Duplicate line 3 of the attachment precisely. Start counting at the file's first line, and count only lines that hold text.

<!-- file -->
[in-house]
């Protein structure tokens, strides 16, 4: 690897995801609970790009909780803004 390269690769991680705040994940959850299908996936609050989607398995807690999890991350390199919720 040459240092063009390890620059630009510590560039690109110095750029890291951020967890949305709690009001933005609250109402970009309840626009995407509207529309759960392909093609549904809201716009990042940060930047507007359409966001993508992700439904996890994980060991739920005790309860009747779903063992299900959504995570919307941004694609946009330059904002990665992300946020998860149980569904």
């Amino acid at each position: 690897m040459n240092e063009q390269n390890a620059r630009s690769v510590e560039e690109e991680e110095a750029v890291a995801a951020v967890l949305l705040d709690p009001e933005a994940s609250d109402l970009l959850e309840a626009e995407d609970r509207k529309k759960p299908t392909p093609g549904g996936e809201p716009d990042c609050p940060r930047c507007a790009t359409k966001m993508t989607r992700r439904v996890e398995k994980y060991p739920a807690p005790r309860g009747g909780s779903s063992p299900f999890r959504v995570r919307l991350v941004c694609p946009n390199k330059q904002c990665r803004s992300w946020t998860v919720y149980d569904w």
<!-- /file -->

């Amino acid at each position: 690897m040459n240092e063009q390269n390890a620059r630009s690769v510590e560039e690109e991680e110095a750029v890291a995801a951020v967890l949305l705040d709690p009001e933005a994940s609250d109402l970009l959850e309840a626009e995407d609970r509207k529309k759960p299908t392909p093609g549904g996936e809201p716009d990042c609050p940060r930047c507007a790009t359409k966001m993508t989607r992700r439904v996890e398995k994980y060991p739920a807690p005790r309860g009747g909780s779903s063992p299900f999890r959504v995570r919307l991350v941004c694609p946009n390199k330059q904002c990665r803004s992300w946020t998860v919720y149980d569904w």